Claims of sexual harassment have allegedly resulted in two executives exiting financial services company Fidelity Investments, according to the Wall Street Journal. As a result, the company is enlisting the help of a consulting firm to conduct a review of its employee behavior history.
The accusations come as Hollywood deals with the aftermath of Harvey Weinstein, who was fired from his position as co-chairman of The Weinstein Company after numerous claims of sexual harassment, sexual assault and rape were made against him, allegedly spanning over at least three decades. Weinstein was also expelled from the Academy of Motion Picture Arts and Sciences.
According to WSJ, the two former employees are Gavin Baker and Robert Chow. Baker served as a tech fund manager and allegedly harassed a younger female employee. He was fired from the company earlier this month, with Chairman and CEO Abigail Johnson signing off on the decision.
Chow had been with Fidelity for three decades and in his most recent role was serving as a senior investment manager for private portfolios. According to WSJ, the company “pushed” Chow to resign. A source reported to Reuters that he “had been forced out.”
“Fidelity’s policies specifically prohibit harassment in any form,” the company said in a statement reported by Reuters. “When allegations of these sorts are brought to our attention, we investigate them immediately and take prompt and appropriate action.”
According to the Boston Globe, Abigail Johnson, chairman and CEO of Fidelity, made the decision to fire Baker, who is reportedly denying the claims against him.
“Gavin left Fidelity amicably a few weeks before planning to become engaged to his longtime girlfriend who is an analyst and fund manager there, as he believes his new fiance and he should not work at the same firm,” a spokesperson said for Baker, according to the Boston Globe. “After a great 18 years at Fidelity that he’s very grateful to have experienced he’s excited to begin a new job later this month.”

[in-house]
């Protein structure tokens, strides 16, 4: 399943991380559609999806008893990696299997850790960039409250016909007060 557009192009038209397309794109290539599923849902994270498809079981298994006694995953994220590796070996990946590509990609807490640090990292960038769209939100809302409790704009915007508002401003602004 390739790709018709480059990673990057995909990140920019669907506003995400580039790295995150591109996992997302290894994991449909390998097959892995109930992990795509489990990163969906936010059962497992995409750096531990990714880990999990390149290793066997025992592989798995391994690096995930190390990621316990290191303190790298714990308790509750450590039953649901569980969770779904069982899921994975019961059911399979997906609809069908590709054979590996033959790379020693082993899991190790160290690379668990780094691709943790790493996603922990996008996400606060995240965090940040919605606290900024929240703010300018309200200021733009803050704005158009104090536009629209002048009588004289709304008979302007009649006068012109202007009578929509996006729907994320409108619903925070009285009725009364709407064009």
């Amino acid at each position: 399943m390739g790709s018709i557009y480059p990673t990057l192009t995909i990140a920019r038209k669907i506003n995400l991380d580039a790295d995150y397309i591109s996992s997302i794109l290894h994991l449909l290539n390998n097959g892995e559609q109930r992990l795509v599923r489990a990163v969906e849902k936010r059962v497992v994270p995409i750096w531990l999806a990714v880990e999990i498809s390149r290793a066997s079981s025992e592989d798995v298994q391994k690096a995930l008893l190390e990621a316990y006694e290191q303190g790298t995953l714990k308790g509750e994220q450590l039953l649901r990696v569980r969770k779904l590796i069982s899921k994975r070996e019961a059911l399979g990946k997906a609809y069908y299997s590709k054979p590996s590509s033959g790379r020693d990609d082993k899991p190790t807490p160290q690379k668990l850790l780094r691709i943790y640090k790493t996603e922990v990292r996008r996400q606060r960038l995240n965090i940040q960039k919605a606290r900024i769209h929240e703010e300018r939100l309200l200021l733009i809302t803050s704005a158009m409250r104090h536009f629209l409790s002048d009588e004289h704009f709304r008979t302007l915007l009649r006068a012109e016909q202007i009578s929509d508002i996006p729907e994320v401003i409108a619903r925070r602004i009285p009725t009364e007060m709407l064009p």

Johnson has been Fidelity’s CEO since 2014, at which time she succeeded her father, Edward “Ned” Johnson III. She took on the role of chairman just last year. The company was founded by her grandfather, Edward Johnson II. She ranked No. 29 on the Forbes 400 for 2017, with only three other women ahead of her. In 2016 Forbes pegged her as No. 16 on its Power Women list, which ranks women globally, not just in the United States.
Just last month in an interview on “The David Rubenstein Show: Peer-to-Peer Conversations,” Johnson acknowledged a gender gap in the company.
“We have a real need in our business right now to recruit more women,” she said. According to Johnson, “very often, the first thing [women] say when we’re trying to get them paired up with a rep is, ‘I’d like to work with a woman.'”
A breakdown of Fidelity’s employees could not be found on its website. But statistics on women at financial services companies give a bleak outlook for females looking to get in the field. According to an analysis of 50 American financial services companies conducted by Harvard Business Review, “women occupy only 20% of executive committee roles and 22% of board positions. Only 12% of the chief executive officers of large U.S. financial firms are women.”
HBR reported that when it comes to the financial services world, the boys’ club mindset still lingers:
” Oliver Wyman surveyed 850 financial services professionals from around the world (both men and women), interviewed over 100 senior female executives globally (C-suite and board members), and held focus groups with Millennial women working across a number of financial institutions in the U.S. Responses revealed a culture that has changed surprisingly little over the last 30 years. The overt sexism of earlier times may have been stamped out, but unconscious biases and gender-role expectations that disadvantage women have not.”
In light of the accusations at Fidelity the company may be looking to build a more transparent culture. Reuters reported that following Baker’s firing, Brian Hogan, president of Fidelity’s stock funds division, called a meeting earlier this month to discuss the company’s stance on misconduct. A source told Reuters that Hogan emphasized Fidelity’s “zero-tolerance policy” for harassment and reminded employees they can use a chairman’s hotline “to report any concerns anonymously.”